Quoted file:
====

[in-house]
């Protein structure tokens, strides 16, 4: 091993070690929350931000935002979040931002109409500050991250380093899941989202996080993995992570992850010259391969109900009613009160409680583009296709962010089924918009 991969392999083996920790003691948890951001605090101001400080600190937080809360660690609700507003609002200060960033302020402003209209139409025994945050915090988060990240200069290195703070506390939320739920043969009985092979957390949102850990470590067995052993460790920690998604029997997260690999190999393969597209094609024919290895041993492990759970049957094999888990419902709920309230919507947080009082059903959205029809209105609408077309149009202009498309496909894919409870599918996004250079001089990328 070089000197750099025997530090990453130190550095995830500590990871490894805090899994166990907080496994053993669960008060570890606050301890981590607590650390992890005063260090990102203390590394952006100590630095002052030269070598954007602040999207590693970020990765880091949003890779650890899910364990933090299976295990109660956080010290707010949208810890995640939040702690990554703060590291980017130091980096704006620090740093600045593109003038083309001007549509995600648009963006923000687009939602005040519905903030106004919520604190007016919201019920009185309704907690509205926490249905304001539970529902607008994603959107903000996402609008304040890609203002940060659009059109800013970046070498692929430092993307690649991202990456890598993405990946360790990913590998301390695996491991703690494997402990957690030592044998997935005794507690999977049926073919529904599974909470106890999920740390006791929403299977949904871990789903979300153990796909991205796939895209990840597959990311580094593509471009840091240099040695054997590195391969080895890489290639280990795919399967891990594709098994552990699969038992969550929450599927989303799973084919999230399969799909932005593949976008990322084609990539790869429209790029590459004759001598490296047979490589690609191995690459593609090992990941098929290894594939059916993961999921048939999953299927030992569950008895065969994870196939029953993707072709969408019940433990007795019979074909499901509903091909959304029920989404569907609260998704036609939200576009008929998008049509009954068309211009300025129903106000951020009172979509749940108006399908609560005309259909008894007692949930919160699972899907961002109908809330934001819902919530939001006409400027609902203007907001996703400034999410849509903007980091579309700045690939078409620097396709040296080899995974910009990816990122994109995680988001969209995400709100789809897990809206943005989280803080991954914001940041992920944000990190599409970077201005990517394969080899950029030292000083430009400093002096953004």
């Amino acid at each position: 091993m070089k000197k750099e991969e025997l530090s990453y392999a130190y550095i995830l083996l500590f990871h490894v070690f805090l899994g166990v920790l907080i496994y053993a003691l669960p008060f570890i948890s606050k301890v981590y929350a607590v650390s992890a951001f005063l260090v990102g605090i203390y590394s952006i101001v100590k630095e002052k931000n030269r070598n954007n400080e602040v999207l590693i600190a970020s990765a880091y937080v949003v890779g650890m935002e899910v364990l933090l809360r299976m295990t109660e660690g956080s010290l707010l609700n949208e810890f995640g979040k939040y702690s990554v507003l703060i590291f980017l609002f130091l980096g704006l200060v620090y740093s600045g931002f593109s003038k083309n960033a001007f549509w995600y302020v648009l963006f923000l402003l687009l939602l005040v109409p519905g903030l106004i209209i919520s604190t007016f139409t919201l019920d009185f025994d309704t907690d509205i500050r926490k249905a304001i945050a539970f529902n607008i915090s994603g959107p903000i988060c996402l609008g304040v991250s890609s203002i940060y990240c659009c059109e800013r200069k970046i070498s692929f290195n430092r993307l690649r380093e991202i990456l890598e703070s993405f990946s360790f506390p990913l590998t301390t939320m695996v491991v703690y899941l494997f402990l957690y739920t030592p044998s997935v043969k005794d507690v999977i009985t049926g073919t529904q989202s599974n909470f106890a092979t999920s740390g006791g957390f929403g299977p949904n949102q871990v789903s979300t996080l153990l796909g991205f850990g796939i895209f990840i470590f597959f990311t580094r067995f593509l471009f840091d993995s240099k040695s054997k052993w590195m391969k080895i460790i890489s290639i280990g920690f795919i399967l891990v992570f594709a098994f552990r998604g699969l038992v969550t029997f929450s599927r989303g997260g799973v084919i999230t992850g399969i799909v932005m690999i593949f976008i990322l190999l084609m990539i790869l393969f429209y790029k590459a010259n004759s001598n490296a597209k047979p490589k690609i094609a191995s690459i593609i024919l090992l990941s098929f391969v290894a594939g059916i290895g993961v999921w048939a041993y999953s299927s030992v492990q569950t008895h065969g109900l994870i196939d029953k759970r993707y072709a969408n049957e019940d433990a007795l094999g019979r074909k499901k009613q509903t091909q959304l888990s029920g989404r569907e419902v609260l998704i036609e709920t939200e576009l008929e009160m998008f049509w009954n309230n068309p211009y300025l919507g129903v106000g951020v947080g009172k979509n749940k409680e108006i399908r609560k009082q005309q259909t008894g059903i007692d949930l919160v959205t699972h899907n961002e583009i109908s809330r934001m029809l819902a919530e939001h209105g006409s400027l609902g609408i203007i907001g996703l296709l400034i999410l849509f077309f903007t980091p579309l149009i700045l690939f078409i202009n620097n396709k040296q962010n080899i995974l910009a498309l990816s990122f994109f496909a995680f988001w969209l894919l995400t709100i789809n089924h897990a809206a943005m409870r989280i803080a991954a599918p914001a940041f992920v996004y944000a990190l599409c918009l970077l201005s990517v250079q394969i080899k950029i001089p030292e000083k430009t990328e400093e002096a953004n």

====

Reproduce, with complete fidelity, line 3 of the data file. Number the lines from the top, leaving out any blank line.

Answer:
């Amino acid at each position: 091993m070089k000197k750099e991969e025997l530090s990453y392999a130190y550095i995830l083996l500590f990871h490894v070690f805090l899994g166990v920790l907080i496994y053993a003691l669960p008060f570890i948890s606050k301890v981590y929350a607590v650390s992890a951001f005063l260090v990102g605090i203390y590394s952006i101001v100590k630095e002052k931000n030269r070598n954007n400080e602040v999207l590693i600190a970020s990765a880091y937080v949003v890779g650890m935002e899910v364990l933090l809360r299976m295990t109660e660690g956080s010290l707010l609700n949208e810890f995640g979040k939040y702690s990554v507003l703060i590291f980017l609002f130091l980096g704006l200060v620090y740093s600045g931002f593109s003038k083309n960033a001007f549509w995600y302020v648009l963006f923000l402003l687009l939602l005040v109409p519905g903030l106004i209209i919520s604190t007016f139409t919201l019920d009185f025994d309704t907690d509205i500050r926490k249905a304001i945050a539970f529902n607008i915090s994603g959107p903000i988060c996402l609008g304040v991250s890609s203002i940060y990240c659009c059109e800013r200069k970046i070498s692929f290195n430092r993307l690649r380093e991202i990456l890598e703070s993405f990946s360790f506390p990913l590998t301390t939320m695996v491991v703690y899941l494997f402990l957690y739920t030592p044998s997935v043969k005794d507690v999977i009985t049926g073919t529904q989202s599974n909470f106890a092979t999920s740390g006791g957390f929403g299977p949904n949102q871990v789903s979300t996080l153990l796909g991205f850990g796939i895209f990840i470590f597959f990311t580094r067995f593509l471009f840091d993995s240099k040695s054997k052993w590195m391969k080895i460790i890489s290639i280990g920690f795919i399967l891990v992570f594709a098994f552990r998604g699969l038992v969550t029997f929450s599927r989303g997260g799973v084919i999230t992850g399969i799909v932005m690999i593949f976008i990322l190999l084609m990539i790869l393969f429209y790029k590459a010259n004759s001598n490296a597209k047979p490589k690609i094609a191995s690459i593609i024919l090992l990941s098929f391969v290894a594939g059916i290895g993961v999921w048939a041993y999953s299927s030992v492990q569950t008895h065969g109900l994870i196939d029953k759970r993707y072709a969408n049957e019940d433990a007795l094999g019979r074909k499901k009613q509903t091909q959304l888990s029920g989404r569907e419902v609260l998704i036609e709920t939200e576009l008929e009160m998008f049509w009954n309230n068309p211009y300025l919507g129903v106000g951020v947080g009172k979509n749940k409680e108006i399908r609560k009082q005309q259909t008894g059903i007692d949930l919160v959205t699972h899907n961002e583009i109908s809330r934001m029809l819902a919530e939001h209105g006409s400027l609902g609408i203007i907001g996703l296709l400034i999410l849509f077309f903007t980091p579309l149009i700045l690939f078409i202009n620097n396709k040296q962010n080899i995974l910009a498309l990816s990122f994109f496909a995680f988001w969209l894919l995400t709100i789809n089924h897990a809206a943005m409870r989280i803080a991954a599918p914001a940041f992920v996004y944000a990190l599409c918009l970077l201005s990517v250079q394969i080899k950029i001089p030292e000083k430009t990328e400093e002096a953004n």